Style Mafia’s Simonett Pereira Is Steering Miami Fashion
Only 23, and Simonett Pereira is taking the Miami fashion world by storm with her brand Style Mafia. She chatted to us about what she does and what’s coming up next!
Photography by Loamis Rodriguez
Interview by Carel Lajara
What is Style Mafia?
Style Mafia is a clothing brand. We produce two collections per year, one in spring and one in the fall. I act as the creative director; I basically look for inspiration in magazines and street style, I send them to my designer, who’s based in China, and he makes all the pieces. I get the samples here and approve them.
When did you first realize you wanted to do something like this?
I always had the dream of doing it since I was a kid. It started off with me not finding things that I wanted to wear; nothing fit me or I was just not inspired by what was available to me at the time; I wish I could make my own stuff, but I didn’t really know how to. I went to the Art Institute, studied fashion design and merchandising, and realized school wasn’t for me. I wanted to create a guild and community for bloggers, designers, fashion stylists, and makeup artists to all come together and do creative content; basically promote the Miami fashion industry.
What transitioned you from blogging to opening up your own store?
The tipping point between the blogging and the brand was one day I got hired to host this event for an app called Poshmark, which is like an Ebay for buying and selling fashion, and they added me as a suggested user. I started selling everything. It started with just stuff from my closet, selling all the stuff I’ve bought from Goodwill or just my own personal outfits, and then I started buying stuff from LA and re-selling whole sale brands and I made a lot of money through that.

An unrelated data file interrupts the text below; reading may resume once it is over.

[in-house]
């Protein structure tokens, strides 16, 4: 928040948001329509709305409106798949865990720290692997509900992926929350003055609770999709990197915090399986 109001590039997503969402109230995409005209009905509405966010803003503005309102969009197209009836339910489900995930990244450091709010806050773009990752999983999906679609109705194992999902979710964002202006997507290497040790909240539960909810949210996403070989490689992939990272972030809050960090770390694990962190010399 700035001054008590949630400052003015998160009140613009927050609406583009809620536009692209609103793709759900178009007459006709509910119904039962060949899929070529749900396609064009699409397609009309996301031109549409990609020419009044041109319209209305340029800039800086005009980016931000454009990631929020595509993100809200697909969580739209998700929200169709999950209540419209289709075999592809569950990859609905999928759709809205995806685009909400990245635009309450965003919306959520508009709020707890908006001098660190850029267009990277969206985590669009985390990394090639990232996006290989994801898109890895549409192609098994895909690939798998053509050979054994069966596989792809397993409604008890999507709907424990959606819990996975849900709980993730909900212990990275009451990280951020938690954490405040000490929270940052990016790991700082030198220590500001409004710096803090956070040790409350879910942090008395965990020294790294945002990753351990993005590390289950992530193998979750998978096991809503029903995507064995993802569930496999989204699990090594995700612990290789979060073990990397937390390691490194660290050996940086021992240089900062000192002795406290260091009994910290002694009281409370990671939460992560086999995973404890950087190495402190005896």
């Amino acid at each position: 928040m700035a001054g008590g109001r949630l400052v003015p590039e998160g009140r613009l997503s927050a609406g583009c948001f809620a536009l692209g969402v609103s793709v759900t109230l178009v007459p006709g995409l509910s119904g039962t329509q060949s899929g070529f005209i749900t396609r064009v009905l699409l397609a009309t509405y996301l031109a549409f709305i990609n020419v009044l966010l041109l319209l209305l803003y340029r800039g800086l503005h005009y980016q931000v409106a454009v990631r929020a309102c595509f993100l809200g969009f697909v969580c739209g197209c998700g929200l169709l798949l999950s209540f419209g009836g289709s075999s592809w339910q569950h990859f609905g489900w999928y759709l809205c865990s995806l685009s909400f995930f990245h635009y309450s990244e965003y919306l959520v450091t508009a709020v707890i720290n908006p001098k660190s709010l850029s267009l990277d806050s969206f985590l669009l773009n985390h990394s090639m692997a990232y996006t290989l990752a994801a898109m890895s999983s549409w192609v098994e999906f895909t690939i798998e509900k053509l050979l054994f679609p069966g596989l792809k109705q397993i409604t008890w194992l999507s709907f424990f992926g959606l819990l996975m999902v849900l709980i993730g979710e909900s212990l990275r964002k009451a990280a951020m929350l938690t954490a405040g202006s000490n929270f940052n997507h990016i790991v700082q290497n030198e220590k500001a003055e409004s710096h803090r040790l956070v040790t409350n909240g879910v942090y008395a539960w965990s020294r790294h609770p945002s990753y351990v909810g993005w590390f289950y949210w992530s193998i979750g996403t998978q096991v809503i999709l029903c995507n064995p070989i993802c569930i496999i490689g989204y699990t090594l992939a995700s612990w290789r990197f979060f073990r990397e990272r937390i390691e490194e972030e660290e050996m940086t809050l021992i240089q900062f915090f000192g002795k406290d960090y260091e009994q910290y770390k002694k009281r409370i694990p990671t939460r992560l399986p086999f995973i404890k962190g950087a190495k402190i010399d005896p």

What has been your biggest struggle?
I think definitely the sizing. Miami is a land of curvy women and that’s been something hard, perfecting the sizes. Also, online is really hard; to be and succeed online is tricky because there’s so many people in the world doing the same thing you’re doing. In Miami I don’t have many competitors, but online it’s a whole other world. So having a successful online shop is something that I’m still working on. And knowing when to draw the line between what will be a good business decision and what I want to do in terms of having a cute, cool brand and being cutting edge.
What do you want people to know about your brand?
Style Mafia is definitely affordable luxury. I feel like Style Mafia is a brand for people who want to become something else. I want people to feel like they’re wearing luxury but they didn’t have to not pay their rent to buy a jacket. I think it’s important for a consumer to know we’re providing a medium for them to get creative and step outside of themselves but still feel comfortable in their own skin.
What inspires you?
Right now I’m really into street style, seeing what people put together inspires me so much. I think it’s cool to grab inspiration from everyday people because they’re the ones wearing the clothes anyway.
How was styling for Exclama magazine?
It was really cool. My friend introduced me to this girl, Daniela, the model; we worked on a shoot together and became friends. She liked my stuff so she asked me to style her for this magazine called Exclama in Colombia. We did it with Camilo Rios, who’s also the creative director for The Webster, the biggest store in Miami. I got to use some amazing, amazing designers. I had never really styled that way. After I did that shoot I actually went to Colombia and met with the owner of the magazine and we had a booth together at Colombia’s fashion week and did an event at a bar.
Where do you hope to see yourself in ten years?
I would love to be carried in my favorite stores around the world. It’s my dream to be in high end boutiques that I think are really great, maybe even some department stores. I want to be dressing celebrities that I like, and I want the business to be running itself. Right now the business is me, I do everything, so hopefully in 10 years I could still be really involved in the creative process but I’ll have people doing everything else.
Makeup Artist Maribe